Friday, October 30, 2015

Lyra - small triangle ε Lyr and ζ Lyr

Lyra, small triangle
Cropped from "Lyra constellation detail long exposure" by Scott Roy Atwood - Own work.
Licensed under CC BY-SA 3.0 via Commons

The brightest star in Lyra, Vega, forms a small triangle with Epsilon and Zeta Lyrae.

Zeta Lyr 
This is a wide binary star consisting of an F-type subgiant and an Am star.

F-type subgiants are subgiant (luminosity class IV) stars of spectral type F.  (A subgiant is a star that is slightly brighter than a normal main-sequence (dwarf) star of the same spectral class, but not as bright as true giant stars.)

The Am star has an additional close companion, bringing the total number of stars in the system to three.
An Am star or metallic-line star is a type of chemically peculiar star of spectral type A whose spectrum has strong and often variable absorption lines of metals such as zinc, strontium, zirconium, and barium, and deficiencies of others, such as calcium and scandium.

These abnormalities are due to some elements which absorb more light being pushed towards the surface, while others sink under the force of gravity. This effect takes place only if the star has low rotational velocity.

Normally, A-type stars rotate quickly. Most Am stars form part of a binary system in which the rotation of the stars has been slowed by tidal braking. The best-known metallic-line star is Sirius (α Canis Majoris).

Epsilon Lyr 

This "Double Double" is a wide binary. Both components are themselves close binaries which can be seen with telescopes to consist of A- and F-type stars, and a faint star was recently found to orbit component C as well, for a total of five stars.
If components in binary star systems are close enough they can gravitationally distort their mutual outer stellar atmospheres. In some cases, these close binary systems can exchange mass, which may bring their evolution to stages that single stars cannot attain. Examples of binaries are Sirius and Cygnus X-1 (Cygnus X-1 being a well known black hole).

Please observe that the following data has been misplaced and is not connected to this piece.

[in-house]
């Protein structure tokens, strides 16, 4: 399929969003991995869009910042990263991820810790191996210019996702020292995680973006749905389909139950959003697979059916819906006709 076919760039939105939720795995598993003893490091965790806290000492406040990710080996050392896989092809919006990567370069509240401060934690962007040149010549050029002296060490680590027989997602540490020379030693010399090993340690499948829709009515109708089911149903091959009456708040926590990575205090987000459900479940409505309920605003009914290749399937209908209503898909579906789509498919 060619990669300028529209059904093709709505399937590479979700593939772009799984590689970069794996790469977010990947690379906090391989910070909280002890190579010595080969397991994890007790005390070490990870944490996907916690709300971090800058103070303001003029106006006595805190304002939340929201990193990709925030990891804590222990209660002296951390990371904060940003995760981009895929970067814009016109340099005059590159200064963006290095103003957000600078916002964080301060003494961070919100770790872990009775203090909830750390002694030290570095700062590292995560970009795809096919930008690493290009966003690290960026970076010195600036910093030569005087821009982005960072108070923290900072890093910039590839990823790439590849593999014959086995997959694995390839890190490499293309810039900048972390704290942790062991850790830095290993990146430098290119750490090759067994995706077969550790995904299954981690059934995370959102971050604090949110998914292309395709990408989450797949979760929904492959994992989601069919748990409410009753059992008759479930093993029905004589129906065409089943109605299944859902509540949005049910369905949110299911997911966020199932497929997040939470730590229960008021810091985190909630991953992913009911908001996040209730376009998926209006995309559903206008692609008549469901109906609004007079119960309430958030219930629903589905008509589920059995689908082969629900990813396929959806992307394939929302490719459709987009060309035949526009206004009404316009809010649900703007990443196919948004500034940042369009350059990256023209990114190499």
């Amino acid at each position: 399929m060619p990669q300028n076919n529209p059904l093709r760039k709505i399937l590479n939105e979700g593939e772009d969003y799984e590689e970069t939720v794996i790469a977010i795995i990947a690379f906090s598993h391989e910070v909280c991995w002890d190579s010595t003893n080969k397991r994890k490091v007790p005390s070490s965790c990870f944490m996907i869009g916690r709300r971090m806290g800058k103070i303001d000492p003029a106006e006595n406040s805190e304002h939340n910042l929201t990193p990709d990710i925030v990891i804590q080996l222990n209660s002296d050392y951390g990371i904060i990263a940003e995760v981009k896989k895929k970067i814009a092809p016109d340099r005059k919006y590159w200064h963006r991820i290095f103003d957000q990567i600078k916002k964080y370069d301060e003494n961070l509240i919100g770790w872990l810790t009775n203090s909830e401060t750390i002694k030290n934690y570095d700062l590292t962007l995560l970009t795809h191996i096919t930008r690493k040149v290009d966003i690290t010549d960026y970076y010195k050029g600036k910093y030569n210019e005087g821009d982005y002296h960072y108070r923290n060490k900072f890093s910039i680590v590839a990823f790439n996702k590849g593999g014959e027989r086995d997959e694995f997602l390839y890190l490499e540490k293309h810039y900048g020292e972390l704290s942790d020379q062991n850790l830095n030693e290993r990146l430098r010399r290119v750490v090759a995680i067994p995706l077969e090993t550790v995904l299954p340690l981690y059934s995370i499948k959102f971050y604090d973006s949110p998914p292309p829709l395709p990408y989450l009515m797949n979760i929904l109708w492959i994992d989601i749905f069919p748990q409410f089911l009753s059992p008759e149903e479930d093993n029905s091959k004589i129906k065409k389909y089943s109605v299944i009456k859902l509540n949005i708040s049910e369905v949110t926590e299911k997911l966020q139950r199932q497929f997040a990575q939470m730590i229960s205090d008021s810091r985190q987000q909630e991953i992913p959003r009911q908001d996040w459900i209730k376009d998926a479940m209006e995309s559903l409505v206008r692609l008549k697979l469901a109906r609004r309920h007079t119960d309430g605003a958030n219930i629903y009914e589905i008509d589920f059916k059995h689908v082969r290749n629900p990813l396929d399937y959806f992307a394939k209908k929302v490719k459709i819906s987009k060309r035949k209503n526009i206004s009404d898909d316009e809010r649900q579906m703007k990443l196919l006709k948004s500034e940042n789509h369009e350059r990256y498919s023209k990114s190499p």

An A-type main-sequence star (A V) or A dwarf star is a main-sequence, hydrogen-burning star of spectral type A and luminosity class V.
  • These stars have spectra which are defined by strong hydrogen Balmer absorption lines.  
  • They have masses from 1.4 to 2.1 times the mass of the Sun and surface temperatures between 7600 and 11 500  K. 
Bright and nearby examples are Altair (A7 V), Sirius A (A1 V), and Vega (A0 V)

An F-type main-sequence star (F V) is a main-sequence, hydrogen-fusing star of spectral type F and luminosity class V.
  • These stars have from 1.0 to 1.4 times the mass of the Sun 
  • and surface temperatures between 6,000 and 7,600 K,  This temperature range gives the F-type stars a yellow-white hue
Famous examples include Procyon A Canis Minoris and Gamma Virginis A and B.

By studying the little triangle of Lyra we learn about star classification which is a fundamental branch of Astronomy. In the case of the triangle focus here is on the main-sequence, mass, surface temperature, luminosity, absorption lines, hue of the star and terminology.

Both Zeta and Epsilon Lyrae introduce the important phenomenon of binary stars which have been such a rich source of information about stellar dynamics, physics and other aspects of star life.

Wikipedia quotes are here for the reader's convenience. By linking to the articles much more can be learned about the subjects. (Note that I have slightly edited the quotes for the flow of the text being careful not to change the original content in any way.)

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